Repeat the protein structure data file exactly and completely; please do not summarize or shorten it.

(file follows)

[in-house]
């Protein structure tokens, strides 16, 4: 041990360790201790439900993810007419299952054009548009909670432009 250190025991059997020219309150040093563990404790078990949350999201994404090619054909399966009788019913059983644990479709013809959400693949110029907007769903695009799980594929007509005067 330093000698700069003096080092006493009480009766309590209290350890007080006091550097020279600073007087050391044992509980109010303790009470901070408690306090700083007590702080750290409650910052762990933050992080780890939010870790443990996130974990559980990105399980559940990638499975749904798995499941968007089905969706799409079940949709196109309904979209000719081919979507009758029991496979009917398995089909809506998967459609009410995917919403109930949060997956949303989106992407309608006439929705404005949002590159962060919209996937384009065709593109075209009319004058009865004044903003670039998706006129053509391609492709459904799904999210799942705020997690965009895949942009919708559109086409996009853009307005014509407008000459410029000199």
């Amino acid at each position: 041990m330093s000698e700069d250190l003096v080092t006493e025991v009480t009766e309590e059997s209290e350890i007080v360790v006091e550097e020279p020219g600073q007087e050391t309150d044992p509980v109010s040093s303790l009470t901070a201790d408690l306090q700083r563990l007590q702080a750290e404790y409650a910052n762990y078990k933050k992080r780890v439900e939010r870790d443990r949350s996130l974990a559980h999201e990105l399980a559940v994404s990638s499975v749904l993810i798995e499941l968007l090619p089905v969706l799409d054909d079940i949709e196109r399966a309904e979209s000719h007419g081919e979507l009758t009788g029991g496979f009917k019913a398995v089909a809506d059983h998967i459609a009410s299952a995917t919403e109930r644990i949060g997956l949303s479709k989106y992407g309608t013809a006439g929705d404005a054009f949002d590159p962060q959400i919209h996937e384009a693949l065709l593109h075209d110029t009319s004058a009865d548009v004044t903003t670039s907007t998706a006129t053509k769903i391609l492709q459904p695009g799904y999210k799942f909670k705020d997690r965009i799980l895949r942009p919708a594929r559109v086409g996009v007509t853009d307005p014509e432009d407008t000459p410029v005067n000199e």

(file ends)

[in-house]
């Protein structure tokens, strides 16, 4: 041990360790201790439900993810007419299952054009548009909670432009 250190025991059997020219309150040093563990404790078990949350999201994404090619054909399966009788019913059983644990479709013809959400693949110029907007769903695009799980594929007509005067 330093000698700069003096080092006493009480009766309590209290350890007080006091550097020279600073007087050391044992509980109010303790009470901070408690306090700083007590702080750290409650910052762990933050992080780890939010870790443990996130974990559980990105399980559940990638499975749904798995499941968007089905969706799409079940949709196109309904979209000719081919979507009758029991496979009917398995089909809506998967459609009410995917919403109930949060997956949303989106992407309608006439929705404005949002590159962060919209996937384009065709593109075209009319004058009865004044903003670039998706006129053509391609492709459904799904999210799942705020997690965009895949942009919708559109086409996009853009307005014509407008000459410029000199």
């Amino acid at each position: 041990m330093s000698e700069d250190l003096v080092t006493e025991v009480t009766e309590e059997s209290e350890i007080v360790v006091e550097e020279p020219g600073q007087e050391t309150d044992p509980v109010s040093s303790l009470t901070a201790d408690l306090q700083r563990l007590q702080a750290e404790y409650a910052n762990y078990k933050k992080r780890v439900e939010r870790d443990r949350s996130l974990a559980h999201e990105l399980a559940v994404s990638s499975v749904l993810i798995e499941l968007l090619p089905v969706l799409d054909d079940i949709e196109r399966a309904e979209s000719h007419g081919e979507l009758t009788g029991g496979f009917k019913a398995v089909a809506d059983h998967i459609a009410s299952a995917t919403e109930r644990i949060g997956l949303s479709k989106y992407g309608t013809a006439g929705d404005a054009f949002d590159p962060q959400i919209h996937e384009a693949l065709l593109h075209d110029t009319s004058a009865d548009v004044t903003t670039s907007t998706a006129t053509k769903i391609l492709q459904p695009g799904y999210k799942f909670k705020d997690r965009i799980l895949r942009p919708a594929r559109v086409g996009v007509t853009d307005p014509e432009d407008t000459p410029v005067n000199e």